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Leading international scientists who discovered articles written by artificial intelligence that have been published in their names have backed plans for legal action.
In recent months, academics at leading universities in Australia, Europe and North America have been alerted to low-quality scholarly articles—often little more than a page long, probably written by a language-scraping algorithm—appearing under their names in titles published by Prime Scholars, an open-access publisher registered to a west London address. That office, where hundreds of British companies are incorporated, is also home to other digital periodical companies whose authors are usually from India, the Middle East or developing economies.
In some cases, eminent scientists have even been falsely listed as editors of Prime Scholars’ 56 journals, which include the British Journal of Research, the American Journal of Advanced Drug Delivery and the European Journal of Experimental Biology. The deceptive listings and fraudulent papers are apparently used to add respectability to titles and lure authors from developing countries to pay what is described as a “modest publication fee.” Thousands of university staff have apparently published with the outfit, believed to be operating in India.
Yale University psychiatrist Marina Picciotto, who is editor in chief of the prestigious Journal of Neuroscience, told Times Higher Education that her efforts to remove her name from the Prime Scholars journal Current Neurobiology, where she is listed as editor in chief, had proved fruitless.
“The idea that someone might come across my information on a website and then think it’s OK so they hand over money they can’t afford to waste to these scammers makes me furious,” said Picciotto, who said she was “appalled” to see her name used in this way.
The low quality of many Prime Scholars papers—which sometimes consist of no more than a summary of a scientific idea, or even an invitation to a conference—means that many scientists contacted by Times Higher Education were prepared to ignore the impersonation of their work. However, others believed the fraudulent papers could cause reputational damage in the long term, particularly as robot-written papers, usually based on genuine preprints, become more convincing and sophisticated.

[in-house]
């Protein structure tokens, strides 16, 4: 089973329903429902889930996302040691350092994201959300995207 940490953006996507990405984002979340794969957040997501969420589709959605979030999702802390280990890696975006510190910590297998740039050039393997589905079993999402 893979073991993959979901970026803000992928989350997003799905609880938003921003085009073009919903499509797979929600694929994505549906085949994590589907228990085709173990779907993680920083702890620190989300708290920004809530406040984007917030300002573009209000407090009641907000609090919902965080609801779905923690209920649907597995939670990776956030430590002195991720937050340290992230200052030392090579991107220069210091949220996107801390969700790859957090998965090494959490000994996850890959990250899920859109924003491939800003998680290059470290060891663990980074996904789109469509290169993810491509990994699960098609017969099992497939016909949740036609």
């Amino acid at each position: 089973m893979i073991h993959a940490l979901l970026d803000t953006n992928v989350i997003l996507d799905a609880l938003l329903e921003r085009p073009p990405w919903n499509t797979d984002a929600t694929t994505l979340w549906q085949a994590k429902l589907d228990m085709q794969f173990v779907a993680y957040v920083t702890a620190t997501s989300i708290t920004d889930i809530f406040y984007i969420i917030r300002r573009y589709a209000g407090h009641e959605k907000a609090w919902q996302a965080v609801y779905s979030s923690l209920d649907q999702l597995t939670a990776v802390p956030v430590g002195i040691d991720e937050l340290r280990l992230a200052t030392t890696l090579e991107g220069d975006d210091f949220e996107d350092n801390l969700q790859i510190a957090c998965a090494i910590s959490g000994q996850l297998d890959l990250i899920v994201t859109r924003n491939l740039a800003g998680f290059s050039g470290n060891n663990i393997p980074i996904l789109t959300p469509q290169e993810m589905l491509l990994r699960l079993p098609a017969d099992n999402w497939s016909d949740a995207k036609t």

“It was a bit of a scary experience, even though I am quite confident that most colleagues will probably realize quickly that the paper cannot have been written by me,” explained Janina Steinert, assistant professor of global health at the Technical University of Munich.
“Being a tenure-track professor, I am under quite a lot of publication pressure, and my concern was that some colleagues or reviewers could possibly interpret this as me trying to boost the number of my publications or citations through fake papers,” added Steinert, whose attempts to remove the fake paper in her name were also unsuccessful.
In her case, the fact that Prime Scholars listed her previous institution in her byline—as it does with other impersonated authors—meant her current employer was not allowed to take action because it was not “specifically affected,” explained Steinert, who said her former employer argued she would need to take the case forward as an individual.
Matt Hodgkinson, research integrity manager at the U.K. Research Integrity Office (UKRIO), said it would consider coordinating action against the publisher in partnership with affected authors because the identity theft could pose a reputational risk to British science—a move supported by scholars contacted by Times Higher Education.
“Questionable journals can cause harm in many ways, such as making it harder to distinguish what is legitimate research assessed by peer review, while there are risks to researchers if they become ensnared by their journals, even without their knowledge,” said Hodgkinson, who said UKRIO might seek to work with trading standards and universities to shut down such companies.
Dorothy Bishop, emeritus professor of developmental neuropsychology at the University of Oxford, who has researched the rise of Prime Scholars—which did not respond to Times Higher Education’s request for comment—said that the mass identity theft had gone largely unnoticed because the fake journals were “usually careful to slightly change email addresses” or created “impossible academic affiliations.”
The publisher had probably generated many articles through AI and the work of “poorly paid students who don’t have much knowledge or imagination,” said Bishop, who added that the tedium of this task might explain why patently fictional bylines, including William Shakespeare, Charlotte Brontë, Jane Austen and William Faulkner, appear in Prime Scholars titles.
“I guess we should be grateful that the people doing this are either grossly incompetent or have a sense of humor, as it makes it much easier to spot that it is fake,” she said.